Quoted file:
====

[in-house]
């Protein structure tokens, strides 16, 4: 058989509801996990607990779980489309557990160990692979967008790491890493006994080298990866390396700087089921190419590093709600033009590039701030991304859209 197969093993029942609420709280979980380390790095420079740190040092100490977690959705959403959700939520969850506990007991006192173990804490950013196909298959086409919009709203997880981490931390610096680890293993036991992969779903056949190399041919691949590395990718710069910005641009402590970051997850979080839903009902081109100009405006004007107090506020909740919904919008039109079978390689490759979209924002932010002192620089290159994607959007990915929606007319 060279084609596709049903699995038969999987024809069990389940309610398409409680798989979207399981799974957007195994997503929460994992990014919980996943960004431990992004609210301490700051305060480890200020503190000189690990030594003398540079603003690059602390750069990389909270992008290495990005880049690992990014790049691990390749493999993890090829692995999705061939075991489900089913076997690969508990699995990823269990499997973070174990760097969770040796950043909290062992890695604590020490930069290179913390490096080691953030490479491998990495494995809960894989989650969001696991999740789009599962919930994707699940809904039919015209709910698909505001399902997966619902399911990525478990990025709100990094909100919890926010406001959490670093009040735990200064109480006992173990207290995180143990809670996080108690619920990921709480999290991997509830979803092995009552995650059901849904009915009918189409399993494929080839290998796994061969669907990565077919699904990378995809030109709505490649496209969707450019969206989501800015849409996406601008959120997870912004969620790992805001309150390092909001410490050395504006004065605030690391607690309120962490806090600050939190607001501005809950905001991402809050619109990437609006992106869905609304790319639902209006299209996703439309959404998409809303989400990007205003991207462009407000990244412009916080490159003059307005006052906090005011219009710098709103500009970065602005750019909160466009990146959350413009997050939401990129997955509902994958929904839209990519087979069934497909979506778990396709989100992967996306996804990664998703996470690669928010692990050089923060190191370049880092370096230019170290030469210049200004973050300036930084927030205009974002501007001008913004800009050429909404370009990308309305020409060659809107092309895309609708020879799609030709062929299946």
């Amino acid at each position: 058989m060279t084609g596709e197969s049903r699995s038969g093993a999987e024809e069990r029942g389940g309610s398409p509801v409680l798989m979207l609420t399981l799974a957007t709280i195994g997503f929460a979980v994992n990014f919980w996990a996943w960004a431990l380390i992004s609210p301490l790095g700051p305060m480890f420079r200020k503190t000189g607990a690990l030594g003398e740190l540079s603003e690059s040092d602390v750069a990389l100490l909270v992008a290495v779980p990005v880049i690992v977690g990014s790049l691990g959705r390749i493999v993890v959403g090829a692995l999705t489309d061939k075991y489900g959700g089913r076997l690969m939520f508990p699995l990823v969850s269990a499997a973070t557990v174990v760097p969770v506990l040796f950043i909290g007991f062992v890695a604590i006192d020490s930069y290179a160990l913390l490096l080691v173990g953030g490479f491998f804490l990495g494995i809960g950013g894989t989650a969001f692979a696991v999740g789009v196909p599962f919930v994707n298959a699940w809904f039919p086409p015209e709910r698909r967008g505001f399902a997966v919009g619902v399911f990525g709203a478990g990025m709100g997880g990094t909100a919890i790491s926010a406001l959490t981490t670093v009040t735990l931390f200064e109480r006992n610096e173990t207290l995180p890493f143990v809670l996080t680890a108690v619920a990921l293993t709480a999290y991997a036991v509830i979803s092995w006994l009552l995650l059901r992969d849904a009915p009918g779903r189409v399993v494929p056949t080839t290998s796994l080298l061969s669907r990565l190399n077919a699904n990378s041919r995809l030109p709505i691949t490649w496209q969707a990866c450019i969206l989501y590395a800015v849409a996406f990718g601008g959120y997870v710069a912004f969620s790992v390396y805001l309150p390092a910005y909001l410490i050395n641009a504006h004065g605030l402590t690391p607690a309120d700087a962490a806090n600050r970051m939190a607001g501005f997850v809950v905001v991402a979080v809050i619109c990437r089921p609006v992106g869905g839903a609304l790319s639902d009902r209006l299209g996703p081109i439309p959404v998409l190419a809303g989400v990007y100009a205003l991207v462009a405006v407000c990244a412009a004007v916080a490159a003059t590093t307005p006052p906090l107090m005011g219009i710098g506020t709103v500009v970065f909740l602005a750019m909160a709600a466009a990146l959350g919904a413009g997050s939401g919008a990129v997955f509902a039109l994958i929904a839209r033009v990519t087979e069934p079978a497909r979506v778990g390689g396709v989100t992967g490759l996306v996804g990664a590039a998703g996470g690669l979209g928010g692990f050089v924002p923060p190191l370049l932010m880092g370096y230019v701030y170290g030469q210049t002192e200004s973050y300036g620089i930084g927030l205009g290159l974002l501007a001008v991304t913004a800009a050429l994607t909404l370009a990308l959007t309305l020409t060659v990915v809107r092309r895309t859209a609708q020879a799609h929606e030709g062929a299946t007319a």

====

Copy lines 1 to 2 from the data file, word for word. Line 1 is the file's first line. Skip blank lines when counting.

[in-house]
């Protein structure tokens, strides 16, 4: 058989509801996990607990779980489309557990160990692979967008790491890493006994080298990866390396700087089921190419590093709600033009590039701030991304859209 197969093993029942609420709280979980380390790095420079740190040092100490977690959705959403959700939520969850506990007991006192173990804490950013196909298959086409919009709203997880981490931390610096680890293993036991992969779903056949190399041919691949590395990718710069910005641009402590970051997850979080839903009902081109100009405006004007107090506020909740919904919008039109079978390689490759979209924002932010002192620089290159994607959007990915929606007319 060279084609596709049903699995038969999987024809069990389940309610398409409680798989979207399981799974957007195994997503929460994992990014919980996943960004431990992004609210301490700051305060480890200020503190000189690990030594003398540079603003690059602390750069990389909270992008290495990005880049690992990014790049691990390749493999993890090829692995999705061939075991489900089913076997690969508990699995990823269990499997973070174990760097969770040796950043909290062992890695604590020490930069290179913390490096080691953030490479491998990495494995809960894989989650969001696991999740789009599962919930994707699940809904039919015209709910698909505001399902997966619902399911990525478990990025709100990094909100919890926010406001959490670093009040735990200064109480006992173990207290995180143990809670996080108690619920990921709480999290991997509830979803092995009552995650059901849904009915009918189409399993494929080839290998796994061969669907990565077919699904990378995809030109709505490649496209969707450019969206989501800015849409996406601008959120997870912004969620790992805001309150390092909001410490050395504006004065605030690391607690309120962490806090600050939190607001501005809950905001991402809050619109990437609006992106869905609304790319639902209006299209996703439309959404998409809303989400990007205003991207462009407000990244412009916080490159003059307005006052906090005011219009710098709103500009970065602005750019909160466009990146959350413009997050939401990129997955509902994958929904839209990519087979069934497909979506778990396709989100992967996306996804990664998703996470690669928010692990050089923060190191370049880092370096230019170290030469210049200004973050300036930084927030205009974002501007001008913004800009050429909404370009990308309305020409060659809107092309895309609708020879799609030709062929299946």